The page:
AU - Nitz, Ulrike

PY - 2006/8/20

Y1 - 2006/8/20

N2 - Purpose: To compare progression-free survival between single and tandem high-dose chemotherapy (HDT) followed by autologous stem-cell transplantation in chemotherapy-sensitive metastatic breast cancer patients. Patients and Methods: Between February 1997 and June 2001, 187 patients with complete and partial remission were randomly assigned to receive either one or two cycles of HDT, consisting of thiotepa (125 mg/m2/d for 4 days), cyclophosphamide (1,500 mg/m2/d for 4 days), and carboplatin (200 mg/m2/d for 4 days), followed by autologous stem-cell transplantation. Results: One hundred seventy one of 187 randomly assigned patients completed first HDT, but only 52 of 85 completed the second HDT cycle in the tandem HDT arm. The rate of complete remission on an intent-to-treat-basis was 33% in the single-dose HDT arm and 37% in the tandem HDT arm (P = .48). The median progression-free survival times in single and tandem HDT arms were 9.4 and 11.2 months, respectively (one-sided P = .06; two one-sided P = .12), whereas median overall survival time tended to be greater after single versus tandem HDT (29 v 23.5 months, respectively; P = .4). In a multivariate analysis for progression-free survival, tandem HDT (hazard ratio [HR] = 0.71; 95% CI, 0.52 to 0.98; P = .03) and achievement of complete remission after induction chemotherapy (HR = 0.59; 95% CI, 0.37 to 0.96; P = .03) were factors for a better progression-free survival, whereas the factor of three or more sites of metastases (HR = 1.66; 95% CI, 1.12 to 2.47; P = .01) was associated with a worse progression-free survival. Conclusion: Despite a trend of improved progression-free survival, tandem HDT cannot be recommended for patients with chemotherapy-sensitive metastatic breast cancer because of a trend for shorter overall survival and higher toxicity compared with single HDT.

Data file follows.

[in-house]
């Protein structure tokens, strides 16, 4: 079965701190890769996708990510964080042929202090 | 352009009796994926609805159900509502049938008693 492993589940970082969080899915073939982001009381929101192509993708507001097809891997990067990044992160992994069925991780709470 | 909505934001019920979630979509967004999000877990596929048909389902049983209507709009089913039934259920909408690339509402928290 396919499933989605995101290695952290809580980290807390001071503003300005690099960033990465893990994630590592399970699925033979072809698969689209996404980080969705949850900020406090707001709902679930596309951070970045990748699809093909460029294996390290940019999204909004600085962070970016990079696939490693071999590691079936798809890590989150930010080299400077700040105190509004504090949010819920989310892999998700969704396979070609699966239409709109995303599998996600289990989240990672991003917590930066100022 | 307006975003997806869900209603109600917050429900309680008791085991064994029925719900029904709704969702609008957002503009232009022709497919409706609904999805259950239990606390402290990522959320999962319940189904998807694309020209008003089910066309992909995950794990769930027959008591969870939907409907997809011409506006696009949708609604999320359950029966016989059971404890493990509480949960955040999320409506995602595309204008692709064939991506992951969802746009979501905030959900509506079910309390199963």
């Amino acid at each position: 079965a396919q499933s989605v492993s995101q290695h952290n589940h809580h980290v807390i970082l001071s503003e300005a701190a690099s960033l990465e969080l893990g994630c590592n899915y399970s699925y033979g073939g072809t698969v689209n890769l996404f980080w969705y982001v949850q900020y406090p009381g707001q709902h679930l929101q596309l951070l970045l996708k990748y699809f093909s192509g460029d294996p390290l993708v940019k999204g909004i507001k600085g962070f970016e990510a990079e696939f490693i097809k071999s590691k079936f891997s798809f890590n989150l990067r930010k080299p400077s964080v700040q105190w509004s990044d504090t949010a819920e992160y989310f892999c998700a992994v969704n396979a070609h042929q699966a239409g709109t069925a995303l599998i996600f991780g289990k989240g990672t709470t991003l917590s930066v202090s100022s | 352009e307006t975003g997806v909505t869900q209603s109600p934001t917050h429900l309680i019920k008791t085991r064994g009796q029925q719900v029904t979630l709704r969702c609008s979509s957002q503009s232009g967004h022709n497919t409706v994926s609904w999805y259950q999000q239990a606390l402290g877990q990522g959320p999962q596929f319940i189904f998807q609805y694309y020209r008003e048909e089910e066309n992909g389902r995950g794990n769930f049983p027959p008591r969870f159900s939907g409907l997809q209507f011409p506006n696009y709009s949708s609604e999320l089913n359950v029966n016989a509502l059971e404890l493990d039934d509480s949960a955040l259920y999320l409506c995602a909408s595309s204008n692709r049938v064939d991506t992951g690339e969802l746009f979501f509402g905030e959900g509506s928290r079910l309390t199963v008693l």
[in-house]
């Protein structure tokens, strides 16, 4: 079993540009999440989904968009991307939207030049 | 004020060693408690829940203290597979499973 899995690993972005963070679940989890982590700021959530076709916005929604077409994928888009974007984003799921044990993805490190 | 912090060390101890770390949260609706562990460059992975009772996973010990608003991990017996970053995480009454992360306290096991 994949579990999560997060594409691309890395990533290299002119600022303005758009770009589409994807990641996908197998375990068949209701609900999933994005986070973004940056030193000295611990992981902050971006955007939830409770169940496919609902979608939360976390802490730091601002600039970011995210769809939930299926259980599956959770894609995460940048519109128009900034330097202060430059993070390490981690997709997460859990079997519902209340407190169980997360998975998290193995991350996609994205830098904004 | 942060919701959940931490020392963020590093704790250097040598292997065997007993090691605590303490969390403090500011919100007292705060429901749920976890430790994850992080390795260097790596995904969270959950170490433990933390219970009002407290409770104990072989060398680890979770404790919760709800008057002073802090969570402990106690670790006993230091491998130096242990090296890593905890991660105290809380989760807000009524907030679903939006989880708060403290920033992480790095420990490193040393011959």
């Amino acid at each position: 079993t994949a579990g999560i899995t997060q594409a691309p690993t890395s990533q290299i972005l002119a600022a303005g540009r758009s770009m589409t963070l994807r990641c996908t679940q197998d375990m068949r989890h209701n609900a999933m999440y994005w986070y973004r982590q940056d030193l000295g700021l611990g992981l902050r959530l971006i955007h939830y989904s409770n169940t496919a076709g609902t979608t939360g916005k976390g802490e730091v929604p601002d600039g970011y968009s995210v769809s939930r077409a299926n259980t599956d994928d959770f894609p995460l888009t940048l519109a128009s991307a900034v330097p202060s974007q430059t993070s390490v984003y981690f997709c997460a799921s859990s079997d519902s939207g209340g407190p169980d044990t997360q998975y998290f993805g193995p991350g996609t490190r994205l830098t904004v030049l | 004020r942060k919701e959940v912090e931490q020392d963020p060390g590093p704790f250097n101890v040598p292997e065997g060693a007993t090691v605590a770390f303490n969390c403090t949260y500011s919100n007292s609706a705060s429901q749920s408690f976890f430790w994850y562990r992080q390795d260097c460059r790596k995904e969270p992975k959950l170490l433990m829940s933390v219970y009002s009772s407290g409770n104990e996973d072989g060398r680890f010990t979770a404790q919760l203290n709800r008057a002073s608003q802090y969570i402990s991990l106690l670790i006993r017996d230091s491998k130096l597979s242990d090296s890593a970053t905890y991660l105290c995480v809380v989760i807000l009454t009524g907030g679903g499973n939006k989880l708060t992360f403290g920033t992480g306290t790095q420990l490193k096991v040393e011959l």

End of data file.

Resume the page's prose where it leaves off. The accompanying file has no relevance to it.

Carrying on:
AB - Purpose: To compare progression-free survival between single and tandem high-dose chemotherapy (HDT) followed by autologous stem-cell transplantation in chemotherapy-sensitive metastatic breast cancer patients. Patients and Methods: Between February 1997 and June 2001, 187 patients with complete and partial remission were randomly assigned to receive either one or two cycles of HDT, consisting of thiotepa (125 mg/m2/d for 4 days), cyclophosphamide (1,500 mg/m2/d for 4 days), and carboplatin (200 mg/m2/d for 4 days), followed by autologous stem-cell transplantation. Results: One hundred seventy one of 187 randomly assigned patients completed first HDT, but only 52 of 85 completed the second HDT cycle in the tandem HDT arm. The rate of complete remission on an intent-to-treat-basis was 33% in the single-dose HDT arm and 37% in the tandem HDT arm (P = .48). The median progression-free survival times in single and tandem HDT arms were 9.4 and 11.2 months, respectively (one-sided P = .06; two one-sided P = .12), whereas median overall survival time tended to be greater after single versus tandem HDT (29 v 23.5 months, respectively; P = .4). In a multivariate analysis for progression-free survival, tandem HDT (hazard ratio [HR] = 0.71; 95% CI, 0.52 to 0.98; P = .03) and achievement of complete remission after induction chemotherapy (HR = 0.59; 95% CI, 0.37 to 0.96; P = .03) were factors for a better progression-free survival, whereas the factor of three or more sites of metastases (HR = 1.66; 95% CI, 1.12 to 2.47; P = .01) was associated with a worse progression-free survival. Conclusion: Despite a trend of improved progression-free survival, tandem HDT cannot be recommended for patients with chemotherapy-sensitive metastatic breast cancer because of a trend for shorter overall survival and higher toxicity compared with single HDT.